I’ve been using Launch Center Pro and Drafts on my iPhone for as long as they’ve been available. These apps make using my iPhone more efficient and, when set up properly, effective. I’ve not gone too deep into either app in terms of using URL callbacks and the like and I believe that those who’ve been exploring these apps may have steered clear because the advanced feature set may seem too complex to wrap their heads around. I’m no coder, so I can certainly appreciate that.
The thing is, you can really take advantage of Drafts and Launch Center Pro without spending time in those seemingly more complicated features. I’ve been using both apps very comfortably and effectively for a long time, so if you’re looking at getting into Drafts and Launch Center Pro, I’ve outlined some ways to dip your toe into these two productivity boosting apps.
Launch Center Pro
Launch Center Pro has been around longer than Drafts, and while others I know have abandoned it some time ago I’ve stuck with it for one primary reason: ease of access to a ton of apps. Frankly, that’s the main reason I added it to my app arsenal in the first place and the benefits of having an app like that is huge in terms of efficiency and, when used intentionally, effectiveness.
By using this app, I’m able to keep apps buried in folders that would otherwise need to be kept on my home screen or on my dock. Apps like Sleep Cycle, Rdio, and Downcast are prime examples of apps I use regularly that are listed in my Apps button in Launch Center Pro. I also still use Michael Schechter’s excellent setup for OmniFocus fairly often, although not so much for capture as I use Drafts more for that sort of thing.
The big thing I access Launch Center Pro for regularly is for social networking apps. By keeping the ones I use (Tweetbot, Riposte, Facebook, Google+, Path, etc.) within Launch Center Pro, I have been able to keep my social apps buried in a folder several screens into my iPhone. I use Launch Center Pro to not only check the social networks, but to post to them as well. This limits my social networking activity to within one app, which means I know the place I go to check and update social networks is not in individual apps, but in Launch Center Pro.
I’ve stopped using Launch Center Pro for most forms of capturing information, and as such don’t really use it to launch any notetaking or writing apps like Evernote or Byword. That’s where Drafts comes in.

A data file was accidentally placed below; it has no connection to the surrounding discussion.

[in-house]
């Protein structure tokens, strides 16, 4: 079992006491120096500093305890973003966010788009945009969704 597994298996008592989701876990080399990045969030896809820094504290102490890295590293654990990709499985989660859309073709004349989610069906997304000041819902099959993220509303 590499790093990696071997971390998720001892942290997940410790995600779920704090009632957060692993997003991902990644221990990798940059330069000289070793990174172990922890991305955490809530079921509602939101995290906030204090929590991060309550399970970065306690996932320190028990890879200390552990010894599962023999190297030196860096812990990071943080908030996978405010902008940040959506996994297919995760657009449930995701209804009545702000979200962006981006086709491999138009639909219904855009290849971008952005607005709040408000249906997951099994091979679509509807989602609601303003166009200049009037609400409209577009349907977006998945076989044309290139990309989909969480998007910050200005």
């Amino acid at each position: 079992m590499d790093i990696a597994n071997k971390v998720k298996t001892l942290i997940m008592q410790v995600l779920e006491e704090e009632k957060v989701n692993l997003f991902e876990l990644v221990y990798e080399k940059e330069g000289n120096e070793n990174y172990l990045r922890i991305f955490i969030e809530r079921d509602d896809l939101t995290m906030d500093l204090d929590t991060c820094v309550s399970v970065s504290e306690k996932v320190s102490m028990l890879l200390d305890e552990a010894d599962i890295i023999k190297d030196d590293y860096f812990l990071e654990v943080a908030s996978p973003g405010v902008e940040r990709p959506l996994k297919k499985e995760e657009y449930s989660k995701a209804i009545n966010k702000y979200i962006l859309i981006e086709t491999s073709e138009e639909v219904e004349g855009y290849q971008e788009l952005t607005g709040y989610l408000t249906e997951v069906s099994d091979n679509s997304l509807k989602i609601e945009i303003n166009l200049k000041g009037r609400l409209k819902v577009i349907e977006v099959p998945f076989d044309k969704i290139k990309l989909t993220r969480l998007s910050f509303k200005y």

Drafts is the app I use to capture almost every written idea or thought on my iPhone (and on my iPad as well). It’s the starting point for all reminders, journal entries for Day One, written posts bound for Byword, and any ideas or notes destined for Evernote.
Before you start using Drafts as your capture app, you’ll want to do the following:
- Only leave active the apps you plan to deliver captured items to. In my case, that meant removing/deactivating all social networking, communication, and calendar-type apps.
- Assign panes (the places where action are stored) for each type of app so it makes deliver easier. I started out by only using one of the panes, but have since expanded it to more panes that feature certain actions and apps over others. For example, Evernote actions are all stored in the first pane, writing-based apps are stored in the second pane (featuring Day One, Byword, Quotebook, as shown in the image at the top of this post), and task-based actions are stored in the third pane. You can have up to four panes, which I’ll start using once I start spending time using the advanced features like URL callbacks and so on.
There are certain things I don’t use Drafts for, however. I don’t use Drafts for messaging or email composition. Dispatch is my email app of choice and Messages works just fine for those purposes and I don’t use Drafts for calendar entry. Fantastical works great on its own for that as well.
Once you’ve set Drafts up in a way that simplifies the capture process for you, I’d put ii in your dock. Drafts lives in my dock alongside Dispatch, OmniFocus, and Fantastical. (Launch Center Pro lives on my home screen as it isn’t used as much as Drafts.) Then you’re all set to really make use of Drafts in a way that that can really enhance your workflow. Get familiar with it, and then spend time getting into the more advanced aspects of it. A great resource to look at is Federico Viticci’s wealth of posts over at MacStories and you can start adding more apps and actions directly from within Drafts using the Drafts Action Directory.
I’ve come to rely heavily on Drafts and Launch Center Pro, and if you start to use them in a way that works best for you initially you may very well find that they’re going to work very well for you for a long time to come. Don’t dive in too deep at first. Just spend time getting into them and you’ll wonder how you did without them for so long.